Linked by Thom Holwerda on Wed 20th Jun 2012 00:40 UTC, submitted by rohan_p
Amiga & AROS "Icaros Desktop is an effort to build a modern Amiga-compatible operating system for standard x86 hardware. It's a distribution built atop AROS, which is an open source effort to create a system compatible at the API level with the AmigaOS 3.x series. I recently had a chat to the creator of Icaros, Paolo Besser, about the creation of the OS and why Amiga continues to inspire people today."
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RE[5]: Hmmm
by MOS6510 on Wed 20th Jun 2012 10:25 UTC in reply to "RE[4]: Hmmm"
MOS6510
Member since:
2011-05-12

Amiga's being used for games is probably a fact, but an extra floppy drive is an logical assumption. Try using an Amiga without an extra drive, you spend more time swapping disks than using it. Perhaps these extra drives easily got lost when people moved their Amiga's in to the attic for storage. I must admit I'm not sure where my extra drives are.

The most popular joystick was the Arcade, which I never had fail on me, unlike others. Buy I also have these crappy Atari 2600 joysticks and they keep working too. I guess I have a gentle touch.

Reply Parent Score: 2

RE[6]: Hmmm
by zima on Wed 20th Jun 2012 10:43 in reply to "RE[5]: Hmmm"
zima Member since:
2005-07-06

an extra floppy drive is an logical assumption

Not really. Each Amiga had a floppy drive already built in, which worked perfectly fine. And most of their users were very price-concious, often kids.
Similar ~social dynamics of Amigans can be seen with quite poor uptake of A1200 or "big" Amigas - yes, they were better, but to most not worth it, not when vast libraries of software worked fine with "plain" models; very limited funds could go elsewhere.

Sure, an extra drive afforded some convenience now and then - but games, if multi-floppy, were mostly structured to be "linearly" sectioned onto disks (plus you yourself pointed out recently that RPGs had small uptake).

Try using an Amiga without an extra drive, you spend more time swapping disks than using it

That is an unfounded hyperbole. I did use an Amiga without an extra drive, as did virtually all around (as I said, I've never even seen one). And it was still great (at least large part of games, maybe most, being single-floppy, anyway)

Perhaps these extra drives easily got lost when people moved their Amiga's in to the attic for storage.

And that is a very convenient conjecture, indeed - almost all those floppy drives just lost like that...
But at the least, memory expansions definitely wouldn't share their fate - and they're also virtually absent from auction sites, while you implied their wide, and comparable to disk drives, uptake.

Edited 2012-06-20 10:52 UTC

Reply Parent Score: 2

RE[7]: Hmmm
by MOS6510 on Wed 20th Jun 2012 11:00 in reply to "RE[6]: Hmmm"
MOS6510 Member since:
2011-05-12

"an extra floppy drive is an logical assumption

Not really. Each Amiga had a floppy drive already built in, which worked perfectly fine. And most of their users were very price-concious, often kids.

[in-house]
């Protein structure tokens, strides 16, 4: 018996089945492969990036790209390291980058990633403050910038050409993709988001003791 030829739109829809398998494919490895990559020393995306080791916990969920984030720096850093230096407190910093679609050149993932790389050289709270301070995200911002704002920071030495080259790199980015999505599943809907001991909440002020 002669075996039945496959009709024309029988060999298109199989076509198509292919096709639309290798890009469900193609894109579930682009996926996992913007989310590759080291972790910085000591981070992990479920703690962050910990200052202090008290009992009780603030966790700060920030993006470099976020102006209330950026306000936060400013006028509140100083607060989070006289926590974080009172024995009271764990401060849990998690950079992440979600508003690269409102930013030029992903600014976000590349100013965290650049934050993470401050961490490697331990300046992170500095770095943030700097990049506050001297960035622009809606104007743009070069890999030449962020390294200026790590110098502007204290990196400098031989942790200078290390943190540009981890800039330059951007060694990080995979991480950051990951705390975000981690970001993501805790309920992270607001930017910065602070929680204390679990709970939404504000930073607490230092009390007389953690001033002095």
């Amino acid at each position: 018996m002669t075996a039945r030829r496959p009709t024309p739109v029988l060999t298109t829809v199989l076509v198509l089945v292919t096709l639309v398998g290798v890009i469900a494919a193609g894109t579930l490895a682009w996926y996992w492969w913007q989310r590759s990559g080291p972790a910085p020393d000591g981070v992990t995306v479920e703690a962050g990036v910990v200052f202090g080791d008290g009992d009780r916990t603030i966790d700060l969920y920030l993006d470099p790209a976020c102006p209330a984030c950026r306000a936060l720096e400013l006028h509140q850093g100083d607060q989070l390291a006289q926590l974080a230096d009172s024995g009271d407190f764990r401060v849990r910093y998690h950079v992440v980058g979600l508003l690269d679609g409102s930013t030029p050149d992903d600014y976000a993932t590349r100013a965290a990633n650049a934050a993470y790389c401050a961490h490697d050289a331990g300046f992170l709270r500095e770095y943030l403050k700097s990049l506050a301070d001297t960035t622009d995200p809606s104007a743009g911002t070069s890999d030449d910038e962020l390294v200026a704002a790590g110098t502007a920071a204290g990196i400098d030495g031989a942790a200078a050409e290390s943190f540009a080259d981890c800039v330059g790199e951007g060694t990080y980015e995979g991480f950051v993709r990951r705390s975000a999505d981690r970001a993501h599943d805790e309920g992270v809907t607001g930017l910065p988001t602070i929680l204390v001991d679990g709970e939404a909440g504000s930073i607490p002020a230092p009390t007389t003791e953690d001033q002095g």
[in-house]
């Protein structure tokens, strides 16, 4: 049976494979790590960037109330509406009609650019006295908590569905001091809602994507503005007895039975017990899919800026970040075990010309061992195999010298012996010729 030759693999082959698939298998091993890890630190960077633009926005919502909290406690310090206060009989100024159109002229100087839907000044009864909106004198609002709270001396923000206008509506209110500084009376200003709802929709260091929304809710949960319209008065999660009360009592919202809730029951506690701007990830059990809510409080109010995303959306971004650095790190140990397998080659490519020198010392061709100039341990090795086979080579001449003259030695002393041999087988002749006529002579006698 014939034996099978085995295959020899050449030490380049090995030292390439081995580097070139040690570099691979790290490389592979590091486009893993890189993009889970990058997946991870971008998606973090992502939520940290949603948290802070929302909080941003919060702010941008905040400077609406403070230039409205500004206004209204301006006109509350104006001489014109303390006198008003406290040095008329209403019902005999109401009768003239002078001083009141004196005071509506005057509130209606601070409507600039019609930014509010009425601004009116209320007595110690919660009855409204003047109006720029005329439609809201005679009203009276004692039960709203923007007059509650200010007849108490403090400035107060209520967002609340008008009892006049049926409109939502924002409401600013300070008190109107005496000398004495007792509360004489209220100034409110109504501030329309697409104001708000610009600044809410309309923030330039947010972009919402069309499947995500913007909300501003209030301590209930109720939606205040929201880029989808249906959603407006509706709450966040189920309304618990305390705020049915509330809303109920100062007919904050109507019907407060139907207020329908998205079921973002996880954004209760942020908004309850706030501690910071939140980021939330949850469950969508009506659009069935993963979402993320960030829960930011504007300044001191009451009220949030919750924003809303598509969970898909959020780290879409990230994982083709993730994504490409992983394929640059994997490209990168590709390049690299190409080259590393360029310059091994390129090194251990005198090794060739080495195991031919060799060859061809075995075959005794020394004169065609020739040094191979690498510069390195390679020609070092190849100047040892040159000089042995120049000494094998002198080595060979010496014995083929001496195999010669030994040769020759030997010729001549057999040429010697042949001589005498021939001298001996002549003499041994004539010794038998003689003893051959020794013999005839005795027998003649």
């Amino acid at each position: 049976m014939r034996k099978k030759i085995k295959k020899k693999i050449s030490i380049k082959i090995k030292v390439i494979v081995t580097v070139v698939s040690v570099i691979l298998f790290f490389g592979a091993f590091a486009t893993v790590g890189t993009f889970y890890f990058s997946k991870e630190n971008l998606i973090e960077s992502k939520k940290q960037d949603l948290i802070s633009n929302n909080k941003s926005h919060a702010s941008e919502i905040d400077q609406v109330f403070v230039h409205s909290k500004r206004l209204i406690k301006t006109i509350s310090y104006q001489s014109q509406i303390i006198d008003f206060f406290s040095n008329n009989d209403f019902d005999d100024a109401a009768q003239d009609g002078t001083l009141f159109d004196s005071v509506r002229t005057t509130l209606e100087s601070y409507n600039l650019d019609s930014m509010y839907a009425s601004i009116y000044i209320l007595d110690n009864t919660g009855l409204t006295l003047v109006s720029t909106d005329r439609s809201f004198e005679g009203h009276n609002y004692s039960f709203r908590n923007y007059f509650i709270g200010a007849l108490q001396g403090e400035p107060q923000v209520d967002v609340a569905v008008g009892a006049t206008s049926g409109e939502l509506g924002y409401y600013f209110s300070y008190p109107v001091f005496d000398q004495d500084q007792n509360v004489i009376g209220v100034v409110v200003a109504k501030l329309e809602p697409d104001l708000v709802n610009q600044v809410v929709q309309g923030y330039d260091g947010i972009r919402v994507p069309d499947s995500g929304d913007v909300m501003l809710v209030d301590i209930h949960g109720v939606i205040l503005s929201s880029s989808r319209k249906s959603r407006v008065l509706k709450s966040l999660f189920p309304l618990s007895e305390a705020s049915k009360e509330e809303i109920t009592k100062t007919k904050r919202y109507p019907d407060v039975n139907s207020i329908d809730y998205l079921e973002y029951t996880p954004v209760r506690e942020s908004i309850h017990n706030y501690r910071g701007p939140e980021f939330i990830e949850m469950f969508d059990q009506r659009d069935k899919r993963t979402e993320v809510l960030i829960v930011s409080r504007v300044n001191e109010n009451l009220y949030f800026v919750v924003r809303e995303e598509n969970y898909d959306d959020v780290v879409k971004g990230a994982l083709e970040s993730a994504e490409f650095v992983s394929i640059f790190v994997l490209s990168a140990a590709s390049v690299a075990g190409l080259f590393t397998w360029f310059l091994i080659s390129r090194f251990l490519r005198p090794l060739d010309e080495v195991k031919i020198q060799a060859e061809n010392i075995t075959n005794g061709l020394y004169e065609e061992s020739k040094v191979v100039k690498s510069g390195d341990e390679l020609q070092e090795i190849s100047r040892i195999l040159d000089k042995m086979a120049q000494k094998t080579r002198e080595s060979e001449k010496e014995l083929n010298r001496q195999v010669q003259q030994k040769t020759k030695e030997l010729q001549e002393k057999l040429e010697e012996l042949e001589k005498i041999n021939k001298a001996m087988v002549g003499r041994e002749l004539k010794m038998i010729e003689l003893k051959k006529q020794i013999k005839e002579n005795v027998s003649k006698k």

"

I was a poor kid and I had an extra drive. It really was worth the money.


Similar ~social dynamics of Amigans can be seen with quite poor uptake of A1200 or "big" Amigas - yes, they was better, but to most not worth it, not when very limited funds could go elsewhere.

Sure, an extra drive afforded some convenience now and then - but games, if multi-floppy, were mostly structured to be "linearly" sectioned onto disks (plus you yourself pointed out recently that RPGs had small uptake).


Not only RPGs came on multiple disks, others did too. And as I mentioned gamers also used their Amiga for serious stuff, if only for copying game disks or making a database of their games collection.


"Try using an Amiga without an extra drive, you spend more time swapping disks than using it


That is an unfounded hyperbole. I did use an Amiga without an extra drive, as did virtually all around (as I said, I've never even seen one). And it was still great (at least large part of games, maybe most, being single-floppy, anyway)
"

I'm sure if you did have an extra drive and it broke down you'd be very sad. Okay, if you only played single disk games you wouldn't need an extra drive.


"Perhaps these extra drives easily got lost when people moved their Amiga's in to the attic for storage.

And that is a very convenient conjecture, indeed - almost all those floppy drives just lost like that...
But at the least, memory expansions definitely wouldn't share their fate - and they're also virtually absent from auction sites, while you implied their wide, and comparable to disk drives, uptake.
"

Well, that's easy: they are build in. IIRC only the Amiga 500 "needed" this expansion, later Amiga's had more memory and a build in battery powered clock. As they were installed over 20 years ago most people probably don't even know they have them.

I can find my Amiga's, but I don't know where my extras are like the external drives, mice, hard disk, faster CPU add-on, sound sampler and a "hacking" cartridge.

Reply Parent Score: 3